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The Zamorin of Calicut

 The Zamorin of Calicut

The red line gives an idea of the Silk Road, an important route to transport goods from Asia to Europe. The blue line represents the spice-trade routes that were blocked by the Ottoman Empire (1453), a disastrous event which prompted the Europeans to search for an alternative sea route around Africa, and finally beginning the Age of Discovery.
 
The Zamorin of Calicut was the hereditary monarch of the kingdom of Calicut (Kozhikode) on the South Malabar region, an important trading port on the south-western coast of India. At the peak of their reign, the Zamorin ruled over a region from Kollam (Quilon) to (Koyilandy).

It was after the dissolution of the kingdom of Cheras of Kodungallur in the early 12th century, the Eradis of Nediyiruppu (originally autonomous chiefs of Eranadu) demonstrated their political will under the title of Zamorin. The Zamorin maintained elaborate trade relations with the Muslim Middle-Eastern sailors in the Indian Ocean who were the primary spice traders on the Malabar Coast in the Middle Ages. Calicut's prominence grew as an important trading port in south-western India where Chinese and West Asian traders met.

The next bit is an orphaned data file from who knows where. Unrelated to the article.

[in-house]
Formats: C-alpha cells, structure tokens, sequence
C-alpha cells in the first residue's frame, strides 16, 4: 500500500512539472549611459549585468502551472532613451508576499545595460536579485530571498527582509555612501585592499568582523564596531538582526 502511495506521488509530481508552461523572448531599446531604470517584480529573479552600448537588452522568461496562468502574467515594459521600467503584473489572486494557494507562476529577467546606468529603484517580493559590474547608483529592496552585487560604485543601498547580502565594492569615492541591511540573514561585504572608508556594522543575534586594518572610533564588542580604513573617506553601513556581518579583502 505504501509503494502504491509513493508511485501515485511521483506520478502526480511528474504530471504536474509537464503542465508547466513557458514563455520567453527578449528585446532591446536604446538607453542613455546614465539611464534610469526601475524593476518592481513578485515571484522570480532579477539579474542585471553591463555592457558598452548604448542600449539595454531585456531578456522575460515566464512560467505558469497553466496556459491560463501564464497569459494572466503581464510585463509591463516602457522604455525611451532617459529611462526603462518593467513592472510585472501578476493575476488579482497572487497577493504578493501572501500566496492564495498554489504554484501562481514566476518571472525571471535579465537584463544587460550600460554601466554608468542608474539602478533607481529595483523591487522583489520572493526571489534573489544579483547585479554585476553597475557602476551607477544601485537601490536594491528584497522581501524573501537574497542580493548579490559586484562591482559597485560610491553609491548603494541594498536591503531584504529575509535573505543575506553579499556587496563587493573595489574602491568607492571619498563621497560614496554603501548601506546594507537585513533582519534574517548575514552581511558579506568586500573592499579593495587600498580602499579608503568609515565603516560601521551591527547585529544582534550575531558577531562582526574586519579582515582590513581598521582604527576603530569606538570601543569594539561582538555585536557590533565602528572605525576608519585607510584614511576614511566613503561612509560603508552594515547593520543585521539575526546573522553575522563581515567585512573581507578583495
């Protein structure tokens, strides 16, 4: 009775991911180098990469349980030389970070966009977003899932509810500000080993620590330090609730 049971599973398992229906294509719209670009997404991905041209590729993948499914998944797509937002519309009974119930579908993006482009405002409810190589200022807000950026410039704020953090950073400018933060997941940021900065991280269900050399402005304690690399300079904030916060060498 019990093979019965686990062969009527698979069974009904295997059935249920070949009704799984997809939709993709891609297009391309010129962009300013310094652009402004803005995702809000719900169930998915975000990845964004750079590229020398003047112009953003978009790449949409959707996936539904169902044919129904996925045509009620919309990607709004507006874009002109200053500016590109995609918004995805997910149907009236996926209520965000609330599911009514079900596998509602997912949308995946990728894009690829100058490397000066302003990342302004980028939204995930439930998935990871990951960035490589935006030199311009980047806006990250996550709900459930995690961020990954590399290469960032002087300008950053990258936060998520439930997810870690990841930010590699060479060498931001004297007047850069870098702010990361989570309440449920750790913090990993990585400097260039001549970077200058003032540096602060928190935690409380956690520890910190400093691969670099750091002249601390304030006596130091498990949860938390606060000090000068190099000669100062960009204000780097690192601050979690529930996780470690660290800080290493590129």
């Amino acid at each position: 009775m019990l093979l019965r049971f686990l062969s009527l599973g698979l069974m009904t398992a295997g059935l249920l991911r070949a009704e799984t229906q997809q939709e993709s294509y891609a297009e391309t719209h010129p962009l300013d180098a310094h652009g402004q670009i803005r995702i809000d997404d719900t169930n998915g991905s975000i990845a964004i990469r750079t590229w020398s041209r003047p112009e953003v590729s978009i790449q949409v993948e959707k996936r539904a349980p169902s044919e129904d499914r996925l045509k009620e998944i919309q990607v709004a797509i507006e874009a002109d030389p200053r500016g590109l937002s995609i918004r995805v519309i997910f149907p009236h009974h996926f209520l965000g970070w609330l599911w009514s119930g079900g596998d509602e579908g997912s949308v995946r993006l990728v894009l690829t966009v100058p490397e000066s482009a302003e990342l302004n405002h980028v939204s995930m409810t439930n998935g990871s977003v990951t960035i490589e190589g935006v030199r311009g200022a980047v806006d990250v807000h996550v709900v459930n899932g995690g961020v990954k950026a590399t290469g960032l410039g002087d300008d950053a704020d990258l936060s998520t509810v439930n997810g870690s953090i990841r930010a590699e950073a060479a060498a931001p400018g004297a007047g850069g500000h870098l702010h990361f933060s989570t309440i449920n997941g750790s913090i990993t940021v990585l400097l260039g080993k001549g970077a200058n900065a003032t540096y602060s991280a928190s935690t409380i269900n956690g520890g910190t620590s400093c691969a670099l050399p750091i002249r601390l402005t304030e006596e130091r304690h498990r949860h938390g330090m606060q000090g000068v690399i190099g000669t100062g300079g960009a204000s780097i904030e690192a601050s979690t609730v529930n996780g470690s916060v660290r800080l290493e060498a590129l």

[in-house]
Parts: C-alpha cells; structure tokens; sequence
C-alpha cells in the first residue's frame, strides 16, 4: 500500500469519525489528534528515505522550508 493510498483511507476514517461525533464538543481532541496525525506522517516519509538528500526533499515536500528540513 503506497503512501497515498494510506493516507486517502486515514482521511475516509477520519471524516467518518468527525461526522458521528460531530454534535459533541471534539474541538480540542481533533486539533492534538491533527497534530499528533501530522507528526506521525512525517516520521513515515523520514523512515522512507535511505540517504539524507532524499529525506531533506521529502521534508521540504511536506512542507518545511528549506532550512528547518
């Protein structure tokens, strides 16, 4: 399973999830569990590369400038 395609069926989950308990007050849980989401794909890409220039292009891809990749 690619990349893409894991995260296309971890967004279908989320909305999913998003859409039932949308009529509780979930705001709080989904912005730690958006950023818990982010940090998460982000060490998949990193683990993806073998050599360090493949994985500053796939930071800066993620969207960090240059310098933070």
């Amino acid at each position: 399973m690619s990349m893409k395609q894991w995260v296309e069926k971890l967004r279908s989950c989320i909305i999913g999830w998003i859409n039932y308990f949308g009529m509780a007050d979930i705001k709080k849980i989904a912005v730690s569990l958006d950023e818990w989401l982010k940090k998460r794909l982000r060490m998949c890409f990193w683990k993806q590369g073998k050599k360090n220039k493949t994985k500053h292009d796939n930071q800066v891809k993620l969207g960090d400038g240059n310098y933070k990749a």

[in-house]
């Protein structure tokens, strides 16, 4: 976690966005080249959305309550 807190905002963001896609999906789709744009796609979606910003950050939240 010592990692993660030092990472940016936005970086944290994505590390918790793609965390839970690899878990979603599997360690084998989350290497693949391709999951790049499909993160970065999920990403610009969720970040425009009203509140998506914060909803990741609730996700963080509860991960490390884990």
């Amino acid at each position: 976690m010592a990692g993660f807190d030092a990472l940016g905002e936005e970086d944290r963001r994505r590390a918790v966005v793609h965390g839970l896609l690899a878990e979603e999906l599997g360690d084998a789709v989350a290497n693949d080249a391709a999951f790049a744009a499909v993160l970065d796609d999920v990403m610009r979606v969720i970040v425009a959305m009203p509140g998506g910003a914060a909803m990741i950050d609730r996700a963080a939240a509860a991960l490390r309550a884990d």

The Portuguese navigator Vasco da Gama visited Quilandy in 1498, opening the sailing route directly from Europe to Asia. His arrival started a vicious circle of violence and brutality against the established Muslim traders of the region. The Portuguese efforts to seize the spices trade monopoly from India, and to fully control the commerce was repeatedly hampered by the forces of Zamorin of Calicut.

The Kunjali Marakkars, the famous Muslim warriors, were the naval chiefs of Calicut who resisted and attacked the Portuguese in every possible way. The firepower of the Portuguese ships were far superior to the extent that a joint fleet of more than 100 ships of all the native stakeholders in the region were unable to win in a direct fight against 20 ships of the former. 

By the end of the 16th century the Portuguese – now commanding the spice traffic on the Malabar Coast – had succeeded in replacing the Muslim merchants in the Arabian Sea. The Dutch later replaced the Portuguese in the 17th century, who in turn were replaced by the British.

 

 

In 1766, Haider Ali of Mysore defeated the Zamorin of Calicut – an East India Company ally at the time – and absorbed Calicut to his state. After the Third Mysore War (1790–1792), Malabar was placed under the control of the East India Company. Eventually, the status of the Zamorin was reduced to that of a pensioner of the Company (1806).

1. Painting showing the Zamorin of Calicut on his throne, by Veloso Salgado, 1898 (Image source: Wikipedia)

2. Map image source: thevintagenews

 

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